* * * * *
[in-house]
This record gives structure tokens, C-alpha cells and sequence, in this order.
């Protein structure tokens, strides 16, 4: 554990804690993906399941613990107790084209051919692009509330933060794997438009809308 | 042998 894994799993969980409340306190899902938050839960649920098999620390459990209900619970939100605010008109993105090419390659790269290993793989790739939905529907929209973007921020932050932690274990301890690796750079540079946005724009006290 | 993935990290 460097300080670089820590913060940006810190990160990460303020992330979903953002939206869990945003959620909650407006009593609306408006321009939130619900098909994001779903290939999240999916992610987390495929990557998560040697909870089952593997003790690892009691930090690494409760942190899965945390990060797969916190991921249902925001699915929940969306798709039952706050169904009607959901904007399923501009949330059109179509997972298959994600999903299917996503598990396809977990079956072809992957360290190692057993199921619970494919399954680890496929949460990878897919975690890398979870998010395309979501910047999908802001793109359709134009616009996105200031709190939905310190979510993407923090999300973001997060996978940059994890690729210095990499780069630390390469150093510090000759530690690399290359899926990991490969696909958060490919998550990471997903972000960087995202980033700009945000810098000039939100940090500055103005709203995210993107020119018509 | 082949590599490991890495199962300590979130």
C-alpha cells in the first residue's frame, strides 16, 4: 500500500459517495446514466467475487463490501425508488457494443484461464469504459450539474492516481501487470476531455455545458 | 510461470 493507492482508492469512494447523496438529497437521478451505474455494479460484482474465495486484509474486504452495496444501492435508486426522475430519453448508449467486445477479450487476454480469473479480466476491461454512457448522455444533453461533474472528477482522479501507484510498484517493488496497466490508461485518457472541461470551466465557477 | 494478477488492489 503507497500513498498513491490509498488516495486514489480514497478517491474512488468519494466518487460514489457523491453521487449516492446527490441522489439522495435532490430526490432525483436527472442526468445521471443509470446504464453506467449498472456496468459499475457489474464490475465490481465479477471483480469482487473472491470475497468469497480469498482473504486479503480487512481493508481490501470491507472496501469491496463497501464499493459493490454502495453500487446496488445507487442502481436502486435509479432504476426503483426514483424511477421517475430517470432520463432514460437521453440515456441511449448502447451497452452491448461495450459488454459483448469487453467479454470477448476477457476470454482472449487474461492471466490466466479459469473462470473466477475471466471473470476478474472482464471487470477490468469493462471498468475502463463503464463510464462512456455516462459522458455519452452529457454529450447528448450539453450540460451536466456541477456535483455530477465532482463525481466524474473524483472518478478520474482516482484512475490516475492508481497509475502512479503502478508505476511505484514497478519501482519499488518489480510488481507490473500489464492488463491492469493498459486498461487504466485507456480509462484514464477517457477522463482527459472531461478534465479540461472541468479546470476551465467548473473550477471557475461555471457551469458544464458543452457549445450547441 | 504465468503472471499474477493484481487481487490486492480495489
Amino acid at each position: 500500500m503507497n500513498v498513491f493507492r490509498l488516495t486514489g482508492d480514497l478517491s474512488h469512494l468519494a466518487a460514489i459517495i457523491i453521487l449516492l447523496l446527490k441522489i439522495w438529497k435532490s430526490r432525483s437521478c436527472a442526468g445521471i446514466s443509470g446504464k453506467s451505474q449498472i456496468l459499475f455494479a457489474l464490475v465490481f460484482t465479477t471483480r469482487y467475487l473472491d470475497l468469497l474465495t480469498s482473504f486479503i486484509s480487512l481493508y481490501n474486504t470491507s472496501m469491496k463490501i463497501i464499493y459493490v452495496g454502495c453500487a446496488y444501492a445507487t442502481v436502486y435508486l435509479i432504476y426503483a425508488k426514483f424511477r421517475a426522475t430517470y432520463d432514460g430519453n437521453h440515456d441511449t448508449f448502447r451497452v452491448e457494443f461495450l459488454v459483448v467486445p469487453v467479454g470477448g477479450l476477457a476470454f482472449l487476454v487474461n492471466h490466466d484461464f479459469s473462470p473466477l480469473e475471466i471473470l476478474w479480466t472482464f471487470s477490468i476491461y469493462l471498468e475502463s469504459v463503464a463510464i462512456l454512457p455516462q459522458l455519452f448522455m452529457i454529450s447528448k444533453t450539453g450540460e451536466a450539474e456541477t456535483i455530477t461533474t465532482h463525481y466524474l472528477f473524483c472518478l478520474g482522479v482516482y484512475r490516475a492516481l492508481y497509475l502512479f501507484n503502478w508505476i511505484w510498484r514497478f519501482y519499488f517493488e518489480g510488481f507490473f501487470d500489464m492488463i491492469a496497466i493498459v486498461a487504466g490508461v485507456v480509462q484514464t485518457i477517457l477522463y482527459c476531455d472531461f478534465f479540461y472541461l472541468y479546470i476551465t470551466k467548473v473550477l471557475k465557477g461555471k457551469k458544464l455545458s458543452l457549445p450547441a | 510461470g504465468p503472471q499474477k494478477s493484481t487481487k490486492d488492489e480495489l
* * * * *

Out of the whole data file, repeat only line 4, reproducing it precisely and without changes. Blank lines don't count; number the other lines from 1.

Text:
C-alpha cells in the first residue's frame, strides 16, 4: 500500500459517495446514466467475487463490501425508488457494443484461464469504459450539474492516481501487470476531455455545458 | 510461470 493507492482508492469512494447523496438529497437521478451505474455494479460484482474465495486484509474486504452495496444501492435508486426522475430519453448508449467486445477479450487476454480469473479480466476491461454512457448522455444533453461533474472528477482522479501507484510498484517493488496497466490508461485518457472541461470551466465557477 | 494478477488492489 503507497500513498498513491490509498488516495486514489480514497478517491474512488468519494466518487460514489457523491453521487449516492446527490441522489439522495435532490430526490432525483436527472442526468445521471443509470446504464453506467449498472456496468459499475457489474464490475465490481465479477471483480469482487473472491470475497468469497480469498482473504486479503480487512481493508481490501470491507472496501469491496463497501464499493459493490454502495453500487446496488445507487442502481436502486435509479432504476426503483426514483424511477421517475430517470432520463432514460437521453440515456441511449448502447451497452452491448461495450459488454459483448469487453467479454470477448476477457476470454482472449487474461492471466490466466479459469473462470473466477475471466471473470476478474472482464471487470477490468469493462471498468475502463463503464463510464462512456455516462459522458455519452452529457454529450447528448450539453450540460451536466456541477456535483455530477465532482463525481466524474473524483472518478478520474482516482484512475490516475492508481497509475502512479503502478508505476511505484514497478519501482519499488518489480510488481507490473500489464492488463491492469493498459486498461487504466485507456480509462484514464477517457477522463482527459472531461478534465479540461472541468479546470476551465467548473473550477471557475461555471457551469458544464458543452457549445450547441 | 504465468503472471499474477493484481487481487490486492480495489